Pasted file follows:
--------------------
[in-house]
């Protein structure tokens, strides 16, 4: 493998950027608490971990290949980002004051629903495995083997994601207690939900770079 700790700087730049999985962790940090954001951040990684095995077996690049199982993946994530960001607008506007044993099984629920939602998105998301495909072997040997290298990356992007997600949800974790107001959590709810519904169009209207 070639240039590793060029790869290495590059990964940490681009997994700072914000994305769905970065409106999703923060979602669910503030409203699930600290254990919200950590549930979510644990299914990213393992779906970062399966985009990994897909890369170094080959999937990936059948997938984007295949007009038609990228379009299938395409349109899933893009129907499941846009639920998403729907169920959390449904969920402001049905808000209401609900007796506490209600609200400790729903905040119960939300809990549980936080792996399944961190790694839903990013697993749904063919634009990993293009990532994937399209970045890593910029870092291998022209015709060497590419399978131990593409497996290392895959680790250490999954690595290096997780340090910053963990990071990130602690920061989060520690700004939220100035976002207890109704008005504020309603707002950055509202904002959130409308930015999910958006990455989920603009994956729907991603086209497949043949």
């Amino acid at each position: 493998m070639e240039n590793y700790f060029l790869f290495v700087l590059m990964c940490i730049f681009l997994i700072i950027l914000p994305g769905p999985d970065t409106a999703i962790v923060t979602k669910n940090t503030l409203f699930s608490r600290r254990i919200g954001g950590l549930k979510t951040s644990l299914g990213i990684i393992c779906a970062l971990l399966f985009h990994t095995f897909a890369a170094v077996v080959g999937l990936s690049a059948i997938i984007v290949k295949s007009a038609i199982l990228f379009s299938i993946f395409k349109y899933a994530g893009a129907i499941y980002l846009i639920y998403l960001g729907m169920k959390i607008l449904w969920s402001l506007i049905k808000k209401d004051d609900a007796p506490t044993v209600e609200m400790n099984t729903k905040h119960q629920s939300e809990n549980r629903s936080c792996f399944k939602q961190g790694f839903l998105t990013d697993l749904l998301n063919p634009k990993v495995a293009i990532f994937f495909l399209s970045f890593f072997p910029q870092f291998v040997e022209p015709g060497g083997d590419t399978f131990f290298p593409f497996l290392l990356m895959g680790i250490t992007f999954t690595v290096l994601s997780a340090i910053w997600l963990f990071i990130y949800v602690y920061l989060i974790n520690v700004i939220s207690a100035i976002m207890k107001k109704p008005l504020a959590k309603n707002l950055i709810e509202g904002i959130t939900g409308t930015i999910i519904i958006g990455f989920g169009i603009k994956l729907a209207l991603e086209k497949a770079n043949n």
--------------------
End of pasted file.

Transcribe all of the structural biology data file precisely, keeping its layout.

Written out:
[in-house]
């Protein structure tokens, strides 16, 4: 493998950027608490971990290949980002004051629903495995083997994601207690939900770079 700790700087730049999985962790940090954001951040990684095995077996690049199982993946994530960001607008506007044993099984629920939602998105998301495909072997040997290298990356992007997600949800974790107001959590709810519904169009209207 070639240039590793060029790869290495590059990964940490681009997994700072914000994305769905970065409106999703923060979602669910503030409203699930600290254990919200950590549930979510644990299914990213393992779906970062399966985009990994897909890369170094080959999937990936059948997938984007295949007009038609990228379009299938395409349109899933893009129907499941846009639920998403729907169920959390449904969920402001049905808000209401609900007796506490209600609200400790729903905040119960939300809990549980936080792996399944961190790694839903990013697993749904063919634009990993293009990532994937399209970045890593910029870092291998022209015709060497590419399978131990593409497996290392895959680790250490999954690595290096997780340090910053963990990071990130602690920061989060520690700004939220100035976002207890109704008005504020309603707002950055509202904002959130409308930015999910958006990455989920603009994956729907991603086209497949043949």
């Amino acid at each position: 493998m070639e240039n590793y700790f060029l790869f290495v700087l590059m990964c940490i730049f681009l997994i700072i950027l914000p994305g769905p999985d970065t409106a999703i962790v923060t979602k669910n940090t503030l409203f699930s608490r600290r254990i919200g954001g950590l549930k979510t951040s644990l299914g990213i990684i393992c779906a970062l971990l399966f985009h990994t095995f897909a890369a170094v077996v080959g999937l990936s690049a059948i997938i984007v290949k295949s007009a038609i199982l990228f379009s299938i993946f395409k349109y899933a994530g893009a129907i499941y980002l846009i639920y998403l960001g729907m169920k959390i607008l449904w969920s402001l506007i049905k808000k209401d004051d609900a007796p506490t044993v209600e609200m400790n099984t729903k905040h119960q629920s939300e809990n549980r629903s936080c792996f399944k939602q961190g790694f839903l998105t990013d697993l749904l998301n063919p634009k990993v495995a293009i990532f994937f495909l399209s970045f890593f072997p910029q870092f291998v040997e022209p015709g060497g083997d590419t399978f131990f290298p593409f497996l290392l990356m895959g680790i250490t992007f999954t690595v290096l994601s997780a340090i910053w997600l963990f990071i990130y949800v602690y920061l989060i974790n520690v700004i939220s207690a100035i976002m207890k107001k109704p008005l504020a959590k309603n707002l950055i709810e509202g904002i959130t939900g409308t930015i999910i519904i958006g990455f989920g169009i603009k994956l729907a209207l991603e086209k497949a770079n043949n």